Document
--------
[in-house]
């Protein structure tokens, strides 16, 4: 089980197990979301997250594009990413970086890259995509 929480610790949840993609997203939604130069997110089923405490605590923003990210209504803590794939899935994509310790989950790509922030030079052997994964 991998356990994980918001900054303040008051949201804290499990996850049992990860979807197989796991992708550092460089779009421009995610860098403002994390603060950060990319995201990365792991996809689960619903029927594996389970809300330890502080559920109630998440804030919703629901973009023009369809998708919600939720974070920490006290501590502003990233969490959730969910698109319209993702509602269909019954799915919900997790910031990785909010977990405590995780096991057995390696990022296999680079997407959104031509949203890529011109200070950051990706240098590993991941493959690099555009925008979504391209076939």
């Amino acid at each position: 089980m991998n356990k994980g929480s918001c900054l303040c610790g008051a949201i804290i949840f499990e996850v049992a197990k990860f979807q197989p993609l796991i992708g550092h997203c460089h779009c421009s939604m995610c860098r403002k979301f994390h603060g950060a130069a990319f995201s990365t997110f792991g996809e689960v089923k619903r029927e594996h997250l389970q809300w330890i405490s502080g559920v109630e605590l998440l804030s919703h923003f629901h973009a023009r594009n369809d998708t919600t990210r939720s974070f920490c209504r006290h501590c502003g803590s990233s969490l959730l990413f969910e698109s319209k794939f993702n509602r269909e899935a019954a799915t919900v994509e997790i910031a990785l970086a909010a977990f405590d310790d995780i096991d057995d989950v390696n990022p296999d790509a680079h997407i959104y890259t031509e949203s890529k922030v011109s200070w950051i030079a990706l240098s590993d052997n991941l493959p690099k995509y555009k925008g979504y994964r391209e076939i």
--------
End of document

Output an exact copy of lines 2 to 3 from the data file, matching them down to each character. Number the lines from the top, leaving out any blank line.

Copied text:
């Protein structure tokens, strides 16, 4: 089980197990979301997250594009990413970086890259995509 929480610790949840993609997203939604130069997110089923405490605590923003990210209504803590794939899935994509310790989950790509922030030079052997994964 991998356990994980918001900054303040008051949201804290499990996850049992990860979807197989796991992708550092460089779009421009995610860098403002994390603060950060990319995201990365792991996809689960619903029927594996389970809300330890502080559920109630998440804030919703629901973009023009369809998708919600939720974070920490006290501590502003990233969490959730969910698109319209993702509602269909019954799915919900997790910031990785909010977990405590995780096991057995390696990022296999680079997407959104031509949203890529011109200070950051990706240098590993991941493959690099555009925008979504391209076939």
């Amino acid at each position: 089980m991998n356990k994980g929480s918001c900054l303040c610790g008051a949201i804290i949840f499990e996850v049992a197990k990860f979807q197989p993609l796991i992708g550092h997203c460089h779009c421009s939604m995610c860098r403002k979301f994390h603060g950060a130069a990319f995201s990365t997110f792991g996809e689960v089923k619903r029927e594996h997250l389970q809300w330890i405490s502080g559920v109630e605590l998440l804030s919703h923003f629901h973009a023009r594009n369809d998708t919600t990210r939720s974070f920490c209504r006290h501590c502003g803590s990233s969490l959730l990413f969910e698109s319209k794939f993702n509602r269909e899935a019954a799915t919900v994509e997790i910031a990785l970086a909010a977990f405590d310790d995780i096991d057995d989950v390696n990022p296999d790509a680079h997407i959104y890259t031509e949203s890529k922030v011109s200070w950051i030079a990706l240098s590993d052997n991941l493959p690099k995509y555009k925008g979504y994964r391209e076939i």